I then proceeded to find a connection in addition to August as well as Rodriguez and Collier. On pages 42 and 43, it said, “Auerbach and Wallerstein, who adapted Freire's use of pictured scenes from daily life, called "codes" or "codifications," to develop language skills, job competencies, and critical thinking in English as a Second Language classes: The goal of problem-posing dialogue is critical thinking and action, which starts from perceiving the social, historical, or cultural causes of problems in one's life... The first step in promoting action outside the classroom is to transform education inside the classroom. Our role as teachers is to create a safe environment in which students can express opinions and, most importantly, generate their own language materials for learning and peer-teaching” (42-43). Not only does this quote talk about ESL students, or students who speak English as a second language, but it talks about how it’s our job to create a safe environment for these students. It’s up to us to make them feel comfortable when they come to school every day.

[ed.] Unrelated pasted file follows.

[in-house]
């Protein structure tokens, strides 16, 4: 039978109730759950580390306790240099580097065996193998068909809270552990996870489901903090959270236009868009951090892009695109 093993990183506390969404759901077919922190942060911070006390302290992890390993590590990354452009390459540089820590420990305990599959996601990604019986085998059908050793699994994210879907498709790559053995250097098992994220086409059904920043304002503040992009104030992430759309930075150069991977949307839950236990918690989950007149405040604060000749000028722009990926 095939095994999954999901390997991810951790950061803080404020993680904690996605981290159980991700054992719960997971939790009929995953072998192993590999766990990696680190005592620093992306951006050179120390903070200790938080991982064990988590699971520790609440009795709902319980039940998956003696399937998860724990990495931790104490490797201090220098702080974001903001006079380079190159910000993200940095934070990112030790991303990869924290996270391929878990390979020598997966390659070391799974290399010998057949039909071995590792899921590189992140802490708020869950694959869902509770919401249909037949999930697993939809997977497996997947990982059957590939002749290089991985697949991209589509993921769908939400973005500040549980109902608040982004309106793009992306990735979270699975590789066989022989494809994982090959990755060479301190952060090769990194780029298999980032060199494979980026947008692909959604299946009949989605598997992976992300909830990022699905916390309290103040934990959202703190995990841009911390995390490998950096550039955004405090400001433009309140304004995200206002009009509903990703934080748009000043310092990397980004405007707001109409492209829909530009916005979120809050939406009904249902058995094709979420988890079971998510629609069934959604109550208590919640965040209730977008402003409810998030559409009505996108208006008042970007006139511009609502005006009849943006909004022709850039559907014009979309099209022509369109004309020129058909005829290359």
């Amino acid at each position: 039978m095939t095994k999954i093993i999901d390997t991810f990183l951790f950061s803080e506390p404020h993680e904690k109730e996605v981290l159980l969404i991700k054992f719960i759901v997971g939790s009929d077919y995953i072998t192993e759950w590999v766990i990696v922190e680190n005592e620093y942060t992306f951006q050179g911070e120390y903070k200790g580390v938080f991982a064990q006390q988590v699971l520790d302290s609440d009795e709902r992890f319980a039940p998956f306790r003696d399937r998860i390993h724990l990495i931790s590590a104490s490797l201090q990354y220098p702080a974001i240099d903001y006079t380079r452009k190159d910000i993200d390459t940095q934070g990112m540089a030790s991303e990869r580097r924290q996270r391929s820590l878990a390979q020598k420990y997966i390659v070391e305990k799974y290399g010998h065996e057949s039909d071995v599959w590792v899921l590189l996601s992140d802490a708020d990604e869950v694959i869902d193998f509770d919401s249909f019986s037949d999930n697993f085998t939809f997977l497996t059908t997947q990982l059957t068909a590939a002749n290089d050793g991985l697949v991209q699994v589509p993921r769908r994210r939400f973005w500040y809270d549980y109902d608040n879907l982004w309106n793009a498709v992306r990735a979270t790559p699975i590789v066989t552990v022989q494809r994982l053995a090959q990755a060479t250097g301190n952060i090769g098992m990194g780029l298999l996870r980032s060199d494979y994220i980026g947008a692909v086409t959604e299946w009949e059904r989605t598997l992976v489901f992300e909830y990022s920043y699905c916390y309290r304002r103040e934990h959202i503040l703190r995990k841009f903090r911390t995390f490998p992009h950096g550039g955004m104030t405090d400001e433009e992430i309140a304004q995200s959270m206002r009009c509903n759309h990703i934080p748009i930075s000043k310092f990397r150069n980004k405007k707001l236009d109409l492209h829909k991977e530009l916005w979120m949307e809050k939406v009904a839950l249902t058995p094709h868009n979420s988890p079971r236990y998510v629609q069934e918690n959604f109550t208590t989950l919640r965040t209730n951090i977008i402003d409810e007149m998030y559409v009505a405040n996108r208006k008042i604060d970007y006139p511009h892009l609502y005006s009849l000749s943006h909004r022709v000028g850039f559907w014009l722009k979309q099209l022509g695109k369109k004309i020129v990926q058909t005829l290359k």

OKAY, last connection: I promise! I thought of Kahne and Westheimer when I was reading this quote. It talks about how “very young children can learn what health care is by discussing health care at home, visiting the school nurse, and so forth. At this level, they can discuss justice as meaning everyone gets treated by the nurse or by someone at home when needed. In math, story problems can sensitize children to health care costs. Children can then examine which jobs in the community provide health insurance and which do not, and what kinds of people occupy which jobs. Older children can find out what provisions there are in the community for health care for poor people. Some of their own families may use such services” (46). Our major theme this week was charity versus change. Within this quote, it shows you all of these activities that you can do that are community service things and how to go beyond “charity work”. I also think that this quote is important because it shows you, as a future teacher, how you can make learning fun and educational at the same time.